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Evolution of a plan

When I first visited West Virginia for an ATV trail riding vacation on the Hatfield McCoy Trails and announced that my five-year plan was to open a lodging business, being my own boss and running a business with my family seemed like the best reasons to start planning.

In October 2019, we moved to West Virginia and I started trying to figure out where the best place to open a lodging business was. I began taking classes for entrepreneurs offered by Jim Spencer and the Department of Economic Development in Bluefield. I was amazed at how helpful the people of West Virginia were in helping others start their own business. I met some other great people in the same business I am in, the owners of Black Oak ATV Resort and Hidden Hollow ATV Ranch. The knowledge I have gained so far has been priceless.

After hearing from Jeff Lusk, Executive Director of the Hatfield McCoy Regional Recreation Authority, that McDowell County needed lodging, I decided to look for property to buy in McDowell County. During my search, I went to Welch, the county seat of McDowell County. It became even more obvious to me how wonderful and helpful the citizens of the area are. Missy Nester, the publisher of "The Welch News" and "The Independent Herald" was helpful in telling me about the history of the area and making my family and I feel welcome. In addition, the Business Development Specialist of the City of Welch, Jason Grubb and Welch's mayor, Harold McBride, gave me invaluable information about McDowell County. Coal was once king in West Virginia and as the use of coal has declined, the communities have suffered financially. However, the character of the people has remained unchanged. It did not take long for me to realize that the success of my business was no longer just about financial stability for my family business. Thanks to all the people I have met, I feel like my family belongs here and I want to make my fellow citizens proud. Without the support and help of the community, my small business cannot be successful.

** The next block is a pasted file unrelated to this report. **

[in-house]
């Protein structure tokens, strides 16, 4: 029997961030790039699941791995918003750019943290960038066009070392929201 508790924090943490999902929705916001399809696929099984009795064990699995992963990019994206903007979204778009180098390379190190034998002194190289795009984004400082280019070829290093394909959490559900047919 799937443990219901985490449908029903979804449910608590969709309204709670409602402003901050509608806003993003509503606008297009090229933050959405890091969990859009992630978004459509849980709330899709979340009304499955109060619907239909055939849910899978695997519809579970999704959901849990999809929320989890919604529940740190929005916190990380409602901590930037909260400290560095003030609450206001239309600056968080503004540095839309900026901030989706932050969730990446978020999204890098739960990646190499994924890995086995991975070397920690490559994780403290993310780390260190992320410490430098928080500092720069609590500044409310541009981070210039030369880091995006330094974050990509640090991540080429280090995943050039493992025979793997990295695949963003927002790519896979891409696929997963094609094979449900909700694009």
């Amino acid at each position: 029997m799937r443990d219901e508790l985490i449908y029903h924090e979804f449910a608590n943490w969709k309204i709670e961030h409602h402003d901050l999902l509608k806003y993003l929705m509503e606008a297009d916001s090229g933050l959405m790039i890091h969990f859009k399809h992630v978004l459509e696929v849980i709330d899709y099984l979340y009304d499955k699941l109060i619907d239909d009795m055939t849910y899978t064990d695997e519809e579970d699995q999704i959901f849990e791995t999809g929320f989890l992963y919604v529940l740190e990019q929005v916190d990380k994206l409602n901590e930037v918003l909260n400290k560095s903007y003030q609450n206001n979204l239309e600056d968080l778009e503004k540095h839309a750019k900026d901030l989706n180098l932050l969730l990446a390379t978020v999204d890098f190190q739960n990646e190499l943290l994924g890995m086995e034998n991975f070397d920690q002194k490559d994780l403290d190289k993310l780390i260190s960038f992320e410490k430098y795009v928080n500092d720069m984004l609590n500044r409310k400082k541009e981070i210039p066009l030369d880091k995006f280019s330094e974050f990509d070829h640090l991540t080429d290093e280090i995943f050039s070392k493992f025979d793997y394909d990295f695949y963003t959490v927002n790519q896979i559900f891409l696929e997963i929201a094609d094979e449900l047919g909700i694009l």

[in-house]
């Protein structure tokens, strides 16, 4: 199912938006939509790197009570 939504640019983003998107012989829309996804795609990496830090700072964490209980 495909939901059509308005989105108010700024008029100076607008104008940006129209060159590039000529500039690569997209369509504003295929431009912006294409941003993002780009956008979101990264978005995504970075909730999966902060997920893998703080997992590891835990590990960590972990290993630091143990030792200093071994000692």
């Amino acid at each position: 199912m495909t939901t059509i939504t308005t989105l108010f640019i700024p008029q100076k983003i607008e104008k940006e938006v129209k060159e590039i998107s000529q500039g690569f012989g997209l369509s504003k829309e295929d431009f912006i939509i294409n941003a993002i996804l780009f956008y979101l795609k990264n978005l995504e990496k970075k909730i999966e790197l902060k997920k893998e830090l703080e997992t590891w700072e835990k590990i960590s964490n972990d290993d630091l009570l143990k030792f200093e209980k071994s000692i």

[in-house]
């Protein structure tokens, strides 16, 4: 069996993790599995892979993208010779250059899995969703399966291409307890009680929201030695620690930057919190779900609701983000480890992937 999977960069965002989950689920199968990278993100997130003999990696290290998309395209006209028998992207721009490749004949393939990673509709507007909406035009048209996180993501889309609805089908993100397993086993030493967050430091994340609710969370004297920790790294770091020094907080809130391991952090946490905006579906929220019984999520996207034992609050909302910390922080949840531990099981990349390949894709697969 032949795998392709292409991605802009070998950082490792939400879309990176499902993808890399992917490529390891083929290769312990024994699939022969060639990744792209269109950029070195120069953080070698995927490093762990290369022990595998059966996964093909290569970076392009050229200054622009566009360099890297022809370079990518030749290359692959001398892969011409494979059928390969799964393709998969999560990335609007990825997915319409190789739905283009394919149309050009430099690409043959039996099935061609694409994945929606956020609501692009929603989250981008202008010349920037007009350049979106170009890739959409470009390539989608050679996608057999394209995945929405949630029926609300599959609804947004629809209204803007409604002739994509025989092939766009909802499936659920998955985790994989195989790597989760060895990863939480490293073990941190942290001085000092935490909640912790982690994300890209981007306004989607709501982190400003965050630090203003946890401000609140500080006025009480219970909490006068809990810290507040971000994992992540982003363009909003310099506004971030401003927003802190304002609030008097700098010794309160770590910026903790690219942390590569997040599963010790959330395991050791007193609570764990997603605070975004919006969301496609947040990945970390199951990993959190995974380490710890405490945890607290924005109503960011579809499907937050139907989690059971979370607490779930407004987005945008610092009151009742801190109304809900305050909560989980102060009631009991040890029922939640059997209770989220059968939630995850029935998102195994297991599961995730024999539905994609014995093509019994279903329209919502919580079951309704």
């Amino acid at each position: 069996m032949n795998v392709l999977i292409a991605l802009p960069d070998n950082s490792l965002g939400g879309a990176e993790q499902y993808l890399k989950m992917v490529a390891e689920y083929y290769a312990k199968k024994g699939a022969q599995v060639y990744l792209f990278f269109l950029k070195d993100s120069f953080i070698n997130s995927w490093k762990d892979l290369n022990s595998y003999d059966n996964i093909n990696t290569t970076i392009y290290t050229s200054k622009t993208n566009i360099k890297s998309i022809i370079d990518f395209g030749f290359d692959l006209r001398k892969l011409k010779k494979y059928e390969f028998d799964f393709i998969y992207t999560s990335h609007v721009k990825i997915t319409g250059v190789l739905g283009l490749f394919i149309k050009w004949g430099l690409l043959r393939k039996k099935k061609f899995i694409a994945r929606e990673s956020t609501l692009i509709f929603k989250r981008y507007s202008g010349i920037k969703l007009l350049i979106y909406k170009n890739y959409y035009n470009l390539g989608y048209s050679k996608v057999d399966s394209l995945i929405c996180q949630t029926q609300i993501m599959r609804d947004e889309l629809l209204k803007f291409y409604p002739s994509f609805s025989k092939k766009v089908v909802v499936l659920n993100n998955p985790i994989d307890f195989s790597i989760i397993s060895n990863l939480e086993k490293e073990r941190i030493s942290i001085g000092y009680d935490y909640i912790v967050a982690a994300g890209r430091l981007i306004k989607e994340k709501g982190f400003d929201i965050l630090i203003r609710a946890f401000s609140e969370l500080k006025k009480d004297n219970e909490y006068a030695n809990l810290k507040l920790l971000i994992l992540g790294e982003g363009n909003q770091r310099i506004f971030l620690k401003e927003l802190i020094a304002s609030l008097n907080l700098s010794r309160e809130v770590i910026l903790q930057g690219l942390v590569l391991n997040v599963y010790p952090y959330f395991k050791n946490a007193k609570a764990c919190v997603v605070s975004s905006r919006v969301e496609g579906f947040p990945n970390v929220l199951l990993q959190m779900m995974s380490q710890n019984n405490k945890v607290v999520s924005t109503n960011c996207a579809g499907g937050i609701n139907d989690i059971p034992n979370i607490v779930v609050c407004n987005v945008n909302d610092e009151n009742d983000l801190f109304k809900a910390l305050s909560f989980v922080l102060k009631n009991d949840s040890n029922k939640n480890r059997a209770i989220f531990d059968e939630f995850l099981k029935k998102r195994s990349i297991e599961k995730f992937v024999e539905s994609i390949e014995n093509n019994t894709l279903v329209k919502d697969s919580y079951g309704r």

In March 2020, I found a house for sale in War, West Virginia, near the Hatfield McCoy Warrior Trailhead. The renovation of this house is nearly complete, and the house will be ready to rent when the trails reopen on May 21st. Last week, I purchased a house in Caretta from Brenda and Charles Beach Jr. Mr. Beach's grandfather purchased the house from the coal company that he was employed with. I can hardly wait to share the history of the house with my customers. Patrons of Dusty Trails will be able to experience the era of yesteryear as well as spending time relaxing in the beautiful outdoors of Southern West Virginia, thanks to the people who have helped me along the way. Many people in McDowell County have shared stories and photographs of their personal histories. All of this will be shared with my visitors.

Over the years, communities in West Virginia have been forced to evolve, as they can no longer be completely reliant on the coal industry for employment. This does not mean that the history of coal mining should disappear. Generations of men have worked in the coal mines doing jobs that most of would last about three minutes doing. My business plan has evolved as well. What started as something I was doing for my family has now become something I am doing for my family and for the people who have made me feel so welcome here.

“People don't care how much you know until they know how much you care”

Theodore Roosevelt

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